“Jesus Christ!” Salissa screams. “Who are you? Helloooo!"
She’s quiet, doesn’t respond. Her scaly hands become balls of fists and her pointy nails are studded in them.
She dashes down the gentle slope. Her ragged gown flickers madly. Salissa looks around her. The terrain’s changed, the greens are gone, she’s in a canyon. The soil is super dry and the sun’s returned to the middle of the sky to watch. “What reality is this?” she voicelessly pines. The woman draws near and she’s dead stiff, overwhelmed with fear, as straight as a stick. Why can’t I run? Why can’t I speak? The humanoid figure grabs Salissa, whisks her head so that her long hair independently wraps her torso. The strange lady zigzags, slithers up a wall, dragging her along and climbs into a cave.
Burrock! Burrock!! Salissa’s mind echoes.
She’s in a cave, a bioluminescent kind. She lays on a giant sandstone slab like it’s her bed at home, save for the raffia straps across her legs, wrists and neck. There’s a pool meters away, reflecting the green glow back to the bacteria on the walls.
“Hello,” someone whispers in her ear . It sends recurring chills down her spine. The sandstone bed feels it. The strange lady appears, head arched above hers. The blue glow in her eyes persist, and they are not contact lenses.
“Please Ma’am. Please,” Salissa pleads. “ I don’t want any trouble. I need to…”
“Wait, wait, wait,” the strange lady begins, treading to a corner. “I’m not interested in harming you, Salissa. All I want is my son”
“How do you know my name?”
A string of paintings travel across a section of the walls. She wipes a section clean with her scaly hands. “It’s the prophecy. Salissa is born to save my son”
Salissa wriggles to look at her.
“What? I don’t know what you’re talking about. What’s that got to do with me? Please ma’am, I just want to go back to my teacher. I’ll forget about the…”
“Bracelet?” the lady interjects, pulling it out from her clothes and tossing the noose of red and blue beads onto Salissa’s chest. She wipes off one more painting. “I’m happy that the gods did not lie. Now my son will be back”
She crunches her way to Salissa’s side. Her big toes are very much vertical.
Salissa blows a frustrated sigh. “I don’t understand”
“There’s no time to explain. Look,” she points, out of Salissa's field of view. "The moment you've saved my son, I’ll have wiped those off also”
“I still don’t get why…” Salissa begins, but is cut short. Her forhead's been pinned down to the sandstone by the lady's index and middle fingers.
The girl’s thoughts are no longer her own, but hers. Salissa’s face stiffens expressionlessly. West Africa is zoomed upon, it’s plagued by the presence of prehensile-tailed humans – the Akanaki. Forest ground appears and a normal human boy slithers into the picture. He’s hiding, behind a giant ball of granite, blue-eyed, on his big toes, just like his mother. He’s scared.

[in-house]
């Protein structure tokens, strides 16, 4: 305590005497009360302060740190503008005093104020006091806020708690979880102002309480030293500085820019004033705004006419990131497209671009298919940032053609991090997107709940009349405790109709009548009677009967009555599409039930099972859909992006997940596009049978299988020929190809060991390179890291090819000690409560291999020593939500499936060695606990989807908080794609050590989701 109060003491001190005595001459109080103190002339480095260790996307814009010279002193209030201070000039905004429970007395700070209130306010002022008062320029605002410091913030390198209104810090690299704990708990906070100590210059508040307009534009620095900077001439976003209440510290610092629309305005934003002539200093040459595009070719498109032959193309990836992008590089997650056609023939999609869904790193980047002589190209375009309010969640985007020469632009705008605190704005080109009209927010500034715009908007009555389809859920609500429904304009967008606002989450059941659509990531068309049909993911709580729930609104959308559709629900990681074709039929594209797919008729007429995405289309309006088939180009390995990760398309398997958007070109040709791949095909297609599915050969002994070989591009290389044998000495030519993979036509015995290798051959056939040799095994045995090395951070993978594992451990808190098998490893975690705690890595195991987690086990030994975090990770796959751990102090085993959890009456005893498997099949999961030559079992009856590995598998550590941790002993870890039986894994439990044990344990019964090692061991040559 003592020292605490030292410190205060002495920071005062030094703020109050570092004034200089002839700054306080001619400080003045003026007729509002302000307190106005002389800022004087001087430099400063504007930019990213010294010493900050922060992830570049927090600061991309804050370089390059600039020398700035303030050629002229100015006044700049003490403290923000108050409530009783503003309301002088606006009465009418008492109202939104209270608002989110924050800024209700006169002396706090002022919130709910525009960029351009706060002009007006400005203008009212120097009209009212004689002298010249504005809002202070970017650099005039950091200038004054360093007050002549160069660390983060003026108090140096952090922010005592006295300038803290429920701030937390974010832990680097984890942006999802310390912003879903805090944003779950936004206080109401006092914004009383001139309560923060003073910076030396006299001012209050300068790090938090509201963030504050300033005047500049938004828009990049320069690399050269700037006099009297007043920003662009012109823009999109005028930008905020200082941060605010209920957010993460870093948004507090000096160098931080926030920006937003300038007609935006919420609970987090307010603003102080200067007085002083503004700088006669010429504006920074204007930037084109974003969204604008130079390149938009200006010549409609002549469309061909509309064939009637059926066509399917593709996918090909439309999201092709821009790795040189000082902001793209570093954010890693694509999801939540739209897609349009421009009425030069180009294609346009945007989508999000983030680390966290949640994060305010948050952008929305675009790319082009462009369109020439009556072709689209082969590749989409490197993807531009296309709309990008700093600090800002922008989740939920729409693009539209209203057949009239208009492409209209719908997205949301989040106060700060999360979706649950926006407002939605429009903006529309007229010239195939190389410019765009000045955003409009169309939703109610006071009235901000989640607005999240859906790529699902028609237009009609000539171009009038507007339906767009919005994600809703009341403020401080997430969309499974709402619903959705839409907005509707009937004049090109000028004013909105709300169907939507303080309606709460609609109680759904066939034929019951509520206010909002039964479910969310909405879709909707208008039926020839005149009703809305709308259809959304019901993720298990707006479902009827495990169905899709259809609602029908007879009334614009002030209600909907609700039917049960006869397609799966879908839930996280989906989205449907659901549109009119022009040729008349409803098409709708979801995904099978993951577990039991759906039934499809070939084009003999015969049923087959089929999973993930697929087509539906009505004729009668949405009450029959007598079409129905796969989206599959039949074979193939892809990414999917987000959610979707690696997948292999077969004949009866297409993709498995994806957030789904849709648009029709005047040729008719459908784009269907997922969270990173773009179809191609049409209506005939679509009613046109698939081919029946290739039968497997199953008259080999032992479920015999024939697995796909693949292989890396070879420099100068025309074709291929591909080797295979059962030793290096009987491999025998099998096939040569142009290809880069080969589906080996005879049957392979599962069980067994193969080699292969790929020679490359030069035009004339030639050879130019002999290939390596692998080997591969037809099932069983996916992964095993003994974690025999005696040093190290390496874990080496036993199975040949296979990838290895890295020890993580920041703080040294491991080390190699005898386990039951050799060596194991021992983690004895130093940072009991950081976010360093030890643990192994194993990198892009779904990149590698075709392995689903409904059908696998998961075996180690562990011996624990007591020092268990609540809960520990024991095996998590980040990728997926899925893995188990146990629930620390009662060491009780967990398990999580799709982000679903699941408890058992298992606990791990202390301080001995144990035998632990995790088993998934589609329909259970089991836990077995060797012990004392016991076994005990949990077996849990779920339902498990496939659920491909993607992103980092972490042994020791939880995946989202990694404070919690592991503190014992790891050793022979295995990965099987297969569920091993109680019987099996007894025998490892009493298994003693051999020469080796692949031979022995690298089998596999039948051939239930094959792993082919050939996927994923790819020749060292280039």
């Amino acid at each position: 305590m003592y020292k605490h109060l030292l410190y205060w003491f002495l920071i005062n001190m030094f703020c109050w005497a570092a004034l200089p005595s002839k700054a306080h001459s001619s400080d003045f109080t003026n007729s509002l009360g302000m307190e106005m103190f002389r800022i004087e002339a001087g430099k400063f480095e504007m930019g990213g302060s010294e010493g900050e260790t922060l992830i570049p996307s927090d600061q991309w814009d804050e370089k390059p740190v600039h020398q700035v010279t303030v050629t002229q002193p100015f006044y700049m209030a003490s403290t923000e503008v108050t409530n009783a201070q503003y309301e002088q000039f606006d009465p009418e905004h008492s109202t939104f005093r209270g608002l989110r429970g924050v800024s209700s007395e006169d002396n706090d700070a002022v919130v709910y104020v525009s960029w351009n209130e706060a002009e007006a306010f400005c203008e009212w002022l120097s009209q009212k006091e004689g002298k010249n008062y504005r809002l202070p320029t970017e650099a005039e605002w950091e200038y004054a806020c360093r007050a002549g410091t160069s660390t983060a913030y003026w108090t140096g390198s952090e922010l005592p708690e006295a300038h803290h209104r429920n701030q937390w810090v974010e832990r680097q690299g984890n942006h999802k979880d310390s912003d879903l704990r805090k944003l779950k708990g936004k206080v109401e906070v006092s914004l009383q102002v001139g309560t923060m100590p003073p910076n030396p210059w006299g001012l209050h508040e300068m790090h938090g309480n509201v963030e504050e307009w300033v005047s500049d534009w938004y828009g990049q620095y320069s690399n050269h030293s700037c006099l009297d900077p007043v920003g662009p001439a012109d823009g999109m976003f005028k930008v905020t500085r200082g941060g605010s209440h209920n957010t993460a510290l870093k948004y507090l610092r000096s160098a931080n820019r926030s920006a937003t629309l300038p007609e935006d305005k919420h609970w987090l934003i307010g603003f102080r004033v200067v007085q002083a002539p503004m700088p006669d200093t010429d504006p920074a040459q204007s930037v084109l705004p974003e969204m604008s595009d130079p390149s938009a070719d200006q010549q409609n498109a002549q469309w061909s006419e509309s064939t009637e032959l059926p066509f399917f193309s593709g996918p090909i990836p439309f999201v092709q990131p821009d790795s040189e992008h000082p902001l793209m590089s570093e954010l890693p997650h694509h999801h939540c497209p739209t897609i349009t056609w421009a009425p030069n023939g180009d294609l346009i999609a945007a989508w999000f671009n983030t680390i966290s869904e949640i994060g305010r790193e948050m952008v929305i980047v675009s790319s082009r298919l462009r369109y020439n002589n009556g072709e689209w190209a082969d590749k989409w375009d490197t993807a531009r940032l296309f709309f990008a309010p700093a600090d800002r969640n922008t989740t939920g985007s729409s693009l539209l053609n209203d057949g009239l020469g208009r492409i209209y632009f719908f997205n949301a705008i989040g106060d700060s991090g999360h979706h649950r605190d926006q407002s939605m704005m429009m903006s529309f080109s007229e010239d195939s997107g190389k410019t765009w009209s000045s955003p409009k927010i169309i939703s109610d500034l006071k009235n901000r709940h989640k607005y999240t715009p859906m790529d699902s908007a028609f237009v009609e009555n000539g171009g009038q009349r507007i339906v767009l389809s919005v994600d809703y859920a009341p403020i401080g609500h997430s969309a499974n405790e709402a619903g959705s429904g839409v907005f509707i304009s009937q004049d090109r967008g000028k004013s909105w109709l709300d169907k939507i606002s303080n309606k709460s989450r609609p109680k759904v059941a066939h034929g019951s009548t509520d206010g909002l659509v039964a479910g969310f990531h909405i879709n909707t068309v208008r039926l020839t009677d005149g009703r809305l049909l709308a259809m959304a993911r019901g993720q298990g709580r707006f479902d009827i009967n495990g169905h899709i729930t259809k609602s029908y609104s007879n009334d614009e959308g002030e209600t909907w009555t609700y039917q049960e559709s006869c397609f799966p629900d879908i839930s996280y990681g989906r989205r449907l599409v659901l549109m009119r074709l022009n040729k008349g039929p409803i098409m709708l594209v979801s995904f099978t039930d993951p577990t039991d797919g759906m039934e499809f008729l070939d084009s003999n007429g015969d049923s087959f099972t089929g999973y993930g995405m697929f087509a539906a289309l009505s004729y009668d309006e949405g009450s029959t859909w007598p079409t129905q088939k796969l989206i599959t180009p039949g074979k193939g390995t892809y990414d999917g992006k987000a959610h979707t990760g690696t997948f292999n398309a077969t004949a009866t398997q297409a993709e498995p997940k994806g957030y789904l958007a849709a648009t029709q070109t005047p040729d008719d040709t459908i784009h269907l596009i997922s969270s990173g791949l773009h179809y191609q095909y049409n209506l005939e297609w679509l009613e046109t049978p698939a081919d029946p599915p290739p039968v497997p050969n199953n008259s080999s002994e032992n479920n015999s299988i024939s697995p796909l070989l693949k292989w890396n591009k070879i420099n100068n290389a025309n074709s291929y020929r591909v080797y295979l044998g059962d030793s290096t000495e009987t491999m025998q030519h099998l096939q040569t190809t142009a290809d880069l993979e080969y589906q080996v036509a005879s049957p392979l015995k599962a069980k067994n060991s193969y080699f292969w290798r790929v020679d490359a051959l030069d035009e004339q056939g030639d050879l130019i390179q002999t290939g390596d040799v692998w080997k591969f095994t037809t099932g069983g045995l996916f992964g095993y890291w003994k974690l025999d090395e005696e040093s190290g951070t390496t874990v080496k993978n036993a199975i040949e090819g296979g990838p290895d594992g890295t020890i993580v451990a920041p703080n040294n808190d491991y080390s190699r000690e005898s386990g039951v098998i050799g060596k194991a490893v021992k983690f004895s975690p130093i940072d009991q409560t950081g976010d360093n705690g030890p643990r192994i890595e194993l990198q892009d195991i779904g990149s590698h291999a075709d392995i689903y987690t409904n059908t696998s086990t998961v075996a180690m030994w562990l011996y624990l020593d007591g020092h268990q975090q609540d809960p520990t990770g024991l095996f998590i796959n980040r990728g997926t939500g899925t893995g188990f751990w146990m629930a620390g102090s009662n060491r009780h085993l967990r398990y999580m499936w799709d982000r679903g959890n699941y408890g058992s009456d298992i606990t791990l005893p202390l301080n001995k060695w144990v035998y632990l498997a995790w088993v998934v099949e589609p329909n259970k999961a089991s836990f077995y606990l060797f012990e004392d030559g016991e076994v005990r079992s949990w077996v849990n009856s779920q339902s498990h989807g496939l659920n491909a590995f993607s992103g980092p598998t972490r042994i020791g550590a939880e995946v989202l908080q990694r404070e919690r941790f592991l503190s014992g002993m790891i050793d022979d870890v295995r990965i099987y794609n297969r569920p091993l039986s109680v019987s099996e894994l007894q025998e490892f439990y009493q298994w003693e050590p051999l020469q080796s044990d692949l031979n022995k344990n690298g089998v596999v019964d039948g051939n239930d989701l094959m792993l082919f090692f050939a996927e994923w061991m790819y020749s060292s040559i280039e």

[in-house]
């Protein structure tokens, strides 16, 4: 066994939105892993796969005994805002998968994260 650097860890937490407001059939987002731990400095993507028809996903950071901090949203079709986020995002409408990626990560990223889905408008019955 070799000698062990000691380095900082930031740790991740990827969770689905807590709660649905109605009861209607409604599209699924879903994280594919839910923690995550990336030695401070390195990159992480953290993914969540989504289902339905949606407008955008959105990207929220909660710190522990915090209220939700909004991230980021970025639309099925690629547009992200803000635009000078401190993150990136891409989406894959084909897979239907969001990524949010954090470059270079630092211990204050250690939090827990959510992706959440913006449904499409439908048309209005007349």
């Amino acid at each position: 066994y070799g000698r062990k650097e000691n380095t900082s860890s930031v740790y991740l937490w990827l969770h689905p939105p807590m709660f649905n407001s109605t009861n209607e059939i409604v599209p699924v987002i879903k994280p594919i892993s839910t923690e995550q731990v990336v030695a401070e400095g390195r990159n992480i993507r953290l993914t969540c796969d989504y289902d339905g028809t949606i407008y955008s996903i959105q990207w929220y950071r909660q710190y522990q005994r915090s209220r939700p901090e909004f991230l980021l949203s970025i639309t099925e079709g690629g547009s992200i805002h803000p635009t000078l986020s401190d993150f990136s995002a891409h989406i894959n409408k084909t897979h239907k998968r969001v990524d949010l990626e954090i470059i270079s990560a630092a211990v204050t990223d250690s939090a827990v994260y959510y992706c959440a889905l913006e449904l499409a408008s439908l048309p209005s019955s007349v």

An Akanaki appears, leans over, straightens to a full twelve feet, his clawed hand in the boy’s neck, his pointy ears, staring away. The helpless kid moans, craves for air. Without notice, the Akanaki flings his tail upward and points it in his face. Poww! He shoots, the sound of a silenced pistol. The pointy end of his regenerative coccyx is impinged on the boy’s face, who drops dead on the mushy forest floor and the creature disappears to join the herd afar off. The boy’s mother arrives minutes later. Tears from her bleeding eyes trickle down her cheek and wash down the blood off her son’s disfigured face.
“What was that?” Salissa heaves, hyperventilating.
“There’s no time, Salissa”
A gourd, half as dark as her ragged clothing sits in-between her fingers.
“When you drink this, you’ll no longer be here. I mean, your mind, your consciousness”
“You should untie me first” Salissa demands.
“Nope. Nope. Nope. I’m sending you back to the past. That will keep you from acting out your…”
“Why me? Why? I don’t want to. Let me go!” she squirms.
“The prophecy, Salissa,” she says, addressing the wall paintings. “You’re the only one worthy enough. The past accepts only you. Save my son. You have to stop that from ever happening”
“Why always me!”
“Open your mouth, Salissa. I need you” the lady insists.
“Alright. Alright. At least tell me your name”
“Open your mouth, girl” she snaps. Time is of the essence.
“You’re in a hurry alright, but I won’t help you if you don’t, at least, TELL ME YOUR NAME”
Seconds pass, but she succumbs.
“Can’t hear you”
“Muthana, okay. Muthana”
“Like Hannah Montana? Or…”
“Huh? Who’s that? Mu…tha…na!”
“Alright Muthana,” Salissa’s says. “I’ll do it. But there’s a lot I still don’t understand”
Muthana smiles, unveiling her spiky teeth. “Girl! Once I've sent you there, I'll explain"
“What do you see, Salissa?” Muthana says, holding on to her tiny hand.
“Him. Your son” she responds, but her lips don’t move, just a voice in Muthana’s head.
Salissa opens her eyes and it’s 10,000 BC West Africa. She’s no longer small, nothing is. Not her pointy ears nor her furry legs, or the thick, long tail wiggling independently behind her.
“Whoa, Muthana,” she covers her mouth. “ I’m an Akanaki”
“Yes. There’s some Akanaki in the potion I gave you” Muthana replies, in her head.
“Because, if the soles of your feet touch the ground, they’ll find you”
Salissa nods in affirmation. “And unlike your boy and the humans of this time, I still haven’t learnt to do that yet”
“Exactly, now be careful. Make sure he doesn’t freak out. Those things can hear. Run as fast as you can with him to this cave we’re in. In that timeline, the cave hasn’t been formed yet so...”